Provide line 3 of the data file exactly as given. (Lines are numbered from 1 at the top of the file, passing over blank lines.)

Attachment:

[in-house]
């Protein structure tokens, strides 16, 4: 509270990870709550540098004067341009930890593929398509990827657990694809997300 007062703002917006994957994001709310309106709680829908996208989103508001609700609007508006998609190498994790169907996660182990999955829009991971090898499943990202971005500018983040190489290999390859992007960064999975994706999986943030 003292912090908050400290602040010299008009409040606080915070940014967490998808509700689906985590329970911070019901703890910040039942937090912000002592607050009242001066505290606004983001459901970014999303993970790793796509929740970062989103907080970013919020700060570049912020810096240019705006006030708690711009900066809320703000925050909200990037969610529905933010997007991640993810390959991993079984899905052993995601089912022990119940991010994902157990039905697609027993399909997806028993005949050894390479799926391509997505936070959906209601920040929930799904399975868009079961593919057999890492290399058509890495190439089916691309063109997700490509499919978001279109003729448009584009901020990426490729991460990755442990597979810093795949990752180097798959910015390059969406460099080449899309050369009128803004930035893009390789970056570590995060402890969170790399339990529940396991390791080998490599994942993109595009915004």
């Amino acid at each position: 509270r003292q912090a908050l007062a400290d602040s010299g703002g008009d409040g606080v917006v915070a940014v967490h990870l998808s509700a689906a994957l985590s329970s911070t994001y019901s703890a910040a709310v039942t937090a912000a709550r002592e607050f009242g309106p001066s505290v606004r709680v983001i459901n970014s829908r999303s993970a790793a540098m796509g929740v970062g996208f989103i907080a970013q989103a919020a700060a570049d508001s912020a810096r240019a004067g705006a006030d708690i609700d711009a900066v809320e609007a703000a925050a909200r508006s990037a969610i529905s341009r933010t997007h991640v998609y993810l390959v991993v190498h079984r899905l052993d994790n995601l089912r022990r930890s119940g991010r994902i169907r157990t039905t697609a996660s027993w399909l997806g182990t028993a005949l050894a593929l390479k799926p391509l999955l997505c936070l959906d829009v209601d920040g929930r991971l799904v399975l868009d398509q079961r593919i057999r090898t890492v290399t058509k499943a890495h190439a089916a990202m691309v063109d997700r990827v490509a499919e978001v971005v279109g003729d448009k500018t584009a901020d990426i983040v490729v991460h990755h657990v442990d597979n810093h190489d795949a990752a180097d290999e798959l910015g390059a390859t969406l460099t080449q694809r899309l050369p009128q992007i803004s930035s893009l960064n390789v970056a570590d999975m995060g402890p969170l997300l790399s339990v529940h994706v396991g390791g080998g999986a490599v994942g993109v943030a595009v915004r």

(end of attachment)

């Amino acid at each position: 509270r003292q912090a908050l007062a400290d602040s010299g703002g008009d409040g606080v917006v915070a940014v967490h990870l998808s509700a689906a994957l985590s329970s911070t994001y019901s703890a910040a709310v039942t937090a912000a709550r002592e607050f009242g309106p001066s505290v606004r709680v983001i459901n970014s829908r999303s993970a790793a540098m796509g929740v970062g996208f989103i907080a970013q989103a919020a700060a570049d508001s912020a810096r240019a004067g705006a006030d708690i609700d711009a900066v809320e609007a703000a925050a909200r508006s990037a969610i529905s341009r933010t997007h991640v998609y993810l390959v991993v190498h079984r899905l052993d994790n995601l089912r022990r930890s119940g991010r994902i169907r157990t039905t697609a996660s027993w399909l997806g182990t028993a005949l050894a593929l390479k799926p391509l999955l997505c936070l959906d829009v209601d920040g929930r991971l799904v399975l868009d398509q079961r593919i057999r090898t890492v290399t058509k499943a890495h190439a089916a990202m691309v063109d997700r990827v490509a499919e978001v971005v279109g003729d448009k500018t584009a901020d990426i983040v490729v991460h990755h657990v442990d597979n810093h190489d795949a990752a180097d290999e798959l910015g390059a390859t969406l460099t080449q694809r899309l050369p009128q992007i803004s930035s893009l960064n390789v970056a570590d999975m995060g402890p969170l997300l790399s339990v529940h994706v396991g390791g080998g999986a490599v994942g993109v943030a595009v915004r």